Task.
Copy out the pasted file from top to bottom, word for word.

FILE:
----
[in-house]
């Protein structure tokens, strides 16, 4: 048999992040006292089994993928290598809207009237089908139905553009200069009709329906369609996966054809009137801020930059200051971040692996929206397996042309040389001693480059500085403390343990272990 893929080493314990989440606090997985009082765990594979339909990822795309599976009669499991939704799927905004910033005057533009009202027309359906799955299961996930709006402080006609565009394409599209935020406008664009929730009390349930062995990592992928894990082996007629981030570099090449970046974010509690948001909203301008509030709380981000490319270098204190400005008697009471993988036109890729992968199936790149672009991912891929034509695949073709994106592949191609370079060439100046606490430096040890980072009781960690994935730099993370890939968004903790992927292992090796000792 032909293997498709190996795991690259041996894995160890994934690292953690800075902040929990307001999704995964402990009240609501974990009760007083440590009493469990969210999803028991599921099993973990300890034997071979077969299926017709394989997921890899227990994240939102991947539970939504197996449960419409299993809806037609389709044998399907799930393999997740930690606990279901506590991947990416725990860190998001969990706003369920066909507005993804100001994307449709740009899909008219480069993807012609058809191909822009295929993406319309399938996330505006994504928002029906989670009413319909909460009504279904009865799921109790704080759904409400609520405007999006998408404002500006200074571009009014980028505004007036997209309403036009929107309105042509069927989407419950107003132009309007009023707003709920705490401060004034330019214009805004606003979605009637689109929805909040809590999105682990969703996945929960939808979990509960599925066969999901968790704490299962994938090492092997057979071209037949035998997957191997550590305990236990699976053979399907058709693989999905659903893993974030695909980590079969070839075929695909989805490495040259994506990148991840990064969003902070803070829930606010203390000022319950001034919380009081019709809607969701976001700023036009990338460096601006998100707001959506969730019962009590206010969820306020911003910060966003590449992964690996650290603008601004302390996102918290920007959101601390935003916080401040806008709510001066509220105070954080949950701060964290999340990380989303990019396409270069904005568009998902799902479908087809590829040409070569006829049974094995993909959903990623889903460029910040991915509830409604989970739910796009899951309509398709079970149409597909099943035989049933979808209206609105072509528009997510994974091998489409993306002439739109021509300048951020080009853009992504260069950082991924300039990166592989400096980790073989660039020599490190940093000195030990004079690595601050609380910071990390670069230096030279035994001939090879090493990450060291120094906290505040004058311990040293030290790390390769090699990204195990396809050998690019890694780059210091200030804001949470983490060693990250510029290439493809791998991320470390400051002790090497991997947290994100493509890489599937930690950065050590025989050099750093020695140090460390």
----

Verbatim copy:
[in-house]
């Protein structure tokens, strides 16, 4: 048999992040006292089994993928290598809207009237089908139905553009200069009709329906369609996966054809009137801020930059200051971040692996929206397996042309040389001693480059500085403390343990272990 893929080493314990989440606090997985009082765990594979339909990822795309599976009669499991939704799927905004910033005057533009009202027309359906799955299961996930709006402080006609565009394409599209935020406008664009929730009390349930062995990592992928894990082996007629981030570099090449970046974010509690948001909203301008509030709380981000490319270098204190400005008697009471993988036109890729992968199936790149672009991912891929034509695949073709994106592949191609370079060439100046606490430096040890980072009781960690994935730099993370890939968004903790992927292992090796000792 032909293997498709190996795991690259041996894995160890994934690292953690800075902040929990307001999704995964402990009240609501974990009760007083440590009493469990969210999803028991599921099993973990300890034997071979077969299926017709394989997921890899227990994240939102991947539970939504197996449960419409299993809806037609389709044998399907799930393999997740930690606990279901506590991947990416725990860190998001969990706003369920066909507005993804100001994307449709740009899909008219480069993807012609058809191909822009295929993406319309399938996330505006994504928002029906989670009413319909909460009504279904009865799921109790704080759904409400609520405007999006998408404002500006200074571009009014980028505004007036997209309403036009929107309105042509069927989407419950107003132009309007009023707003709920705490401060004034330019214009805004606003979605009637689109929805909040809590999105682990969703996945929960939808979990509960599925066969999901968790704490299962994938090492092997057979071209037949035998997957191997550590305990236990699976053979399907058709693989999905659903893993974030695909980590079969070839075929695909989805490495040259994506990148991840990064969003902070803070829930606010203390000022319950001034919380009081019709809607969701976001700023036009990338460096601006998100707001959506969730019962009590206010969820306020911003910060966003590449992964690996650290603008601004302390996102918290920007959101601390935003916080401040806008709510001066509220105070954080949950701060964290999340990380989303990019396409270069904005568009998902799902479908087809590829040409070569006829049974094995993909959903990623889903460029910040991915509830409604989970739910796009899951309509398709079970149409597909099943035989049933979808209206609105072509528009997510994974091998489409993306002439739109021509300048951020080009853009992504260069950082991924300039990166592989400096980790073989660039020599490190940093000195030990004079690595601050609380910071990390670069230096030279035994001939090879090493990450060291120094906290505040004058311990040293030290790390390769090699990204195990396809050998690019890694780059210091200030804001949470983490060693990250510029290439493809791998991320470390400051002790090497991997947290994100493509890489599937930690950065050590025989050099750093020695140090460390």